Call the IRS and ask for a "Record of Account" for a particular tax year. Your accountant can do this for you, and help you read this IRS printout. Sometimes, adjustments have been made to a tax return, and either you didn't know about it, or you forgot about it. This is an opportunity to make sure any IRS problems for a tax year have been settled before you throw away your important documentation.
Scan your tax documents and save them to a CD-ROM. Having scanned copies of your tax documents takes less space than paper files.
Shred your old tax and financial documents. This will prevent anyone from gaining access to your identifying information.
Additional information from the IRS: Publication 552, Recordkeeping for Individuals.
Monday April 22, 2013
President Obama and Vice President Biden released copies of their 2012 tax returns to the public on April 12, 2013. The tax returns can be downloaded from the White House blog.
President Barack Obama and First Lady Michelle Obama filed a joint return showing total income of $662,076, of which $394,840 was from the president's salary and another $258,772 in income related to the president's publishing. The President itemized his deductions, for state income tax, real estate taxes, mortgage interest and charity. The first family donated $150,034 to charity. Obama's return shows a total federal tax of $112,214, which includes $21,221 in alternative minimum tax. Obama's Form 6521 shows that his alternative minimum tax was triggered by his deductions for state and local taxes. (Link to PDF of Obama's 2012 tax return.)
Vice President Joseph Biden and his wife Jill Biden filed a joint tax return showing total income of $385,072 for the year 2012. The Bidens itemized their deductions for state income taxes, property taxes, mortgage interest, and charity. The Bidens donated $7,190 to various charities. The Bidens' return shows total federal tax of $86,871, including $5,987 in alternative minimum tax. Biden's Form 6521 shows that their alternative minimum tax was triggered by their deduction for state and local taxes. (Link to PDF of Biden's 2012 tax return.)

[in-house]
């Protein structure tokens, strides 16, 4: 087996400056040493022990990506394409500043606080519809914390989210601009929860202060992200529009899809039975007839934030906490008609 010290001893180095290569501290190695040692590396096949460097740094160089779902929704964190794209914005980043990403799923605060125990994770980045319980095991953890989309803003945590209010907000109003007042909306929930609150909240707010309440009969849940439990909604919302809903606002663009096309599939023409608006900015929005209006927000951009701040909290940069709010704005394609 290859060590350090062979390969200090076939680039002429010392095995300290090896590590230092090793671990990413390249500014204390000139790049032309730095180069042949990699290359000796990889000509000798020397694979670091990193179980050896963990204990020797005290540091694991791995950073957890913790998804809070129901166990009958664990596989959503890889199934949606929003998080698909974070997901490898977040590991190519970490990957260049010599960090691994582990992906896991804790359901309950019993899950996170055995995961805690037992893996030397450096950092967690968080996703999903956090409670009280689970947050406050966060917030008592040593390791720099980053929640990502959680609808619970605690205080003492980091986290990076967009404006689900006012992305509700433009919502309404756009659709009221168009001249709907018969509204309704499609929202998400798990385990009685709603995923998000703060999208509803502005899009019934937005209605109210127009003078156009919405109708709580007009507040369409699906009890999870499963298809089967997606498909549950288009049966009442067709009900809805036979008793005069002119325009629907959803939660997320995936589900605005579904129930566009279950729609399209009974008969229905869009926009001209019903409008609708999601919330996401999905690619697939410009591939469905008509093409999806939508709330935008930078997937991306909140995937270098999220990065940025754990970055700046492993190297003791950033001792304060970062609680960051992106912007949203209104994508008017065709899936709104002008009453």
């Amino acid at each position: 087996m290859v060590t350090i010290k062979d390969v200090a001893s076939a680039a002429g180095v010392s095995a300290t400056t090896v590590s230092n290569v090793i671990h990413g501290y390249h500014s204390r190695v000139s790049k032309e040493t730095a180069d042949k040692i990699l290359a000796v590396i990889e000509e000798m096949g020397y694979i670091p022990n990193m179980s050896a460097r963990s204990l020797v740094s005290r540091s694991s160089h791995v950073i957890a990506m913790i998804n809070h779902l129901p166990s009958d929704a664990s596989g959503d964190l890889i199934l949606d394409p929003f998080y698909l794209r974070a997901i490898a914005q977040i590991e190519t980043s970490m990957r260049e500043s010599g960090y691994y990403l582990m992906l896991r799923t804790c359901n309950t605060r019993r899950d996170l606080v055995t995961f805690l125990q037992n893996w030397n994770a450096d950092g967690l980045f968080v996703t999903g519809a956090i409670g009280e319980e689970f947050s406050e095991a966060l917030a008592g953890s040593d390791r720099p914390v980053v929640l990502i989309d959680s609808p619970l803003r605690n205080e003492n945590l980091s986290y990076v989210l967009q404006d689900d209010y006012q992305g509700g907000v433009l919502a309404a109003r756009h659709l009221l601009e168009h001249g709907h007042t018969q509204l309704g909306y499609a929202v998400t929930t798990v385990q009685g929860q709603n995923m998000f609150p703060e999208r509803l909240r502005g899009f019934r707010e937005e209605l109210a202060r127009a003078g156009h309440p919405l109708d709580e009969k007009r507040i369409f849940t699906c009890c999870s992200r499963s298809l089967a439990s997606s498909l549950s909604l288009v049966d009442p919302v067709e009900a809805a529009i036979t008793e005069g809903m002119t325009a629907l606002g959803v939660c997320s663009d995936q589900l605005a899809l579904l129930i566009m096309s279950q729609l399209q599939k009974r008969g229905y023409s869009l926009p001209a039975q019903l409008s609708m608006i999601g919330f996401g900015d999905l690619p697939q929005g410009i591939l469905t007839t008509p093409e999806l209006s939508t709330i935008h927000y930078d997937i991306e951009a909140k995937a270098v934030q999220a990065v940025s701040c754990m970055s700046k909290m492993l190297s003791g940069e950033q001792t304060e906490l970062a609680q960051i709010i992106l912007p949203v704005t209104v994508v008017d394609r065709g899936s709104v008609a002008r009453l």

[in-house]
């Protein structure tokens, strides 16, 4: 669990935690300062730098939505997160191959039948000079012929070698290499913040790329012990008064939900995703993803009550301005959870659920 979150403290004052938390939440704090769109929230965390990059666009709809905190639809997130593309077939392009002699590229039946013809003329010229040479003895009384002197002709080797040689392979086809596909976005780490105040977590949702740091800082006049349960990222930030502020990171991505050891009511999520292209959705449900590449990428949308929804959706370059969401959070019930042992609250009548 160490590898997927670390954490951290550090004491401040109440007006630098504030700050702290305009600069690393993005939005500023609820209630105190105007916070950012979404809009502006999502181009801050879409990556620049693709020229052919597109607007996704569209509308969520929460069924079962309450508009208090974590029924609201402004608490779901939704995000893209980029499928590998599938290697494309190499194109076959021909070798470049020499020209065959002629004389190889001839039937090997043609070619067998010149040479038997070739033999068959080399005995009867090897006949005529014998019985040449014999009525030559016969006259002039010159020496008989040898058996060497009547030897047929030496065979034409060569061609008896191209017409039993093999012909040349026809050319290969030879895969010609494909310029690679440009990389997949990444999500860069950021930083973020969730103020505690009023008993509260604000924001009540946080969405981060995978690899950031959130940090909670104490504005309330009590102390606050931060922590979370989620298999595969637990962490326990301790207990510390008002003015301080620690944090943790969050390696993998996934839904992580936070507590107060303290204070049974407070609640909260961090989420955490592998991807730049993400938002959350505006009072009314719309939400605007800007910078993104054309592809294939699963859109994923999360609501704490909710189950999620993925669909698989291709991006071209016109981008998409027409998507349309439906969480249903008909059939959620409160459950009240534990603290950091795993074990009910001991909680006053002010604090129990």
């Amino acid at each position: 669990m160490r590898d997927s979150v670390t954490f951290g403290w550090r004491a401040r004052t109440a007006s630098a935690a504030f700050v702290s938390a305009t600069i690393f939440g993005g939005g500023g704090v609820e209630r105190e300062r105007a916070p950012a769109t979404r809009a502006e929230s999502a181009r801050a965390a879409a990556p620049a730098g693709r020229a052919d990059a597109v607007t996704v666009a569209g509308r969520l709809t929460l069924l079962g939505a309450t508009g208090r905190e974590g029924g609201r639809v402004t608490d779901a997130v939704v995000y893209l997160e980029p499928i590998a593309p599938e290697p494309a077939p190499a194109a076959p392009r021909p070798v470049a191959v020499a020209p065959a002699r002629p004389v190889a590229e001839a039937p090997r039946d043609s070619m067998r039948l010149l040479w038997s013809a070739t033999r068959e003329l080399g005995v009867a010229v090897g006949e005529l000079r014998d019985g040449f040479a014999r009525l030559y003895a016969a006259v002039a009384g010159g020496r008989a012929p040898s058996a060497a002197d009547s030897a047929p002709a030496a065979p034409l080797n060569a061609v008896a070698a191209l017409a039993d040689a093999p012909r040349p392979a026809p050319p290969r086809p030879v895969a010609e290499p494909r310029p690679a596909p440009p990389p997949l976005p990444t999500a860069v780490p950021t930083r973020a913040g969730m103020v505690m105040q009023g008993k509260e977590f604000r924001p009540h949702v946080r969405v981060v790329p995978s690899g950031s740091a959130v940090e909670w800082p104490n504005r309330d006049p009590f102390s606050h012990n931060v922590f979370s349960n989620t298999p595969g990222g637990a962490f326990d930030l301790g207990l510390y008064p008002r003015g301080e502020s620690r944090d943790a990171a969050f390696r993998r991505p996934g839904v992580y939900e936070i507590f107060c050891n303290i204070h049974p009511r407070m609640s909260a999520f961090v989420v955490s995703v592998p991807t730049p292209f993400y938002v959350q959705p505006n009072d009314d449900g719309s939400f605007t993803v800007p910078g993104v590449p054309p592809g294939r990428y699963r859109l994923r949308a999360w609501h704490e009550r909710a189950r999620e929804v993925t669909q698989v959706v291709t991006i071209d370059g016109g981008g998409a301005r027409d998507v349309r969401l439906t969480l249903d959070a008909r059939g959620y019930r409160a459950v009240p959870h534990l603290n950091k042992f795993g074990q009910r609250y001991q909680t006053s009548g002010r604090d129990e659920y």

Monday April 22, 2013
The Internal Revenue Service will furlough its employees for at least five days in 2013. On each furlough day, most IRS employees will take an unpaid leave of absence, and all public operations of the IRS will be closed.
The IRS's Acting Commissioner Steve Miller informed employees that "the first furlough days will be May 24, June 14, July 5, July 22 and August 30, with another two days possible in August or September." Miller also noted, "All public-facing operations will be closed on these dates, including our toll-free operations and Taxpayer Assistance Centers. Some mission-essential IT and security personnel, who maintain systems and building safety, may need to work on these furlough days, however they will be taking furlough days on alternative dates within those pay periods. Everyone is covered by this furlough, and that means everyone from the Acting Commissioner and executives to managers and employees." A copy of the Acting Commissioner's memo to employees is posted at the BNA Web site.
IRS offices will be closed on the furlough days, including walk-in service centers and telephone call centers. "All public operations of the IRS will be shut down, leaving taxpayers without access to information and assistance from frontline workers," according to a statement released by the National Treasury Employees Union.
The IRS is furloughing its employees as part of the budget cuts mandated by sequestration. The Journal of Accountancy previously reported that "the IRS faces budget cuts under the sequester totaling $597 million for taxpayer services, enforcement, operations support, and business systems modernization," citing a report from the Office of Management and Budget.
More About: Sequestration, Federal Government's Fiscal Year, Furlough, and the Federal Budget Process.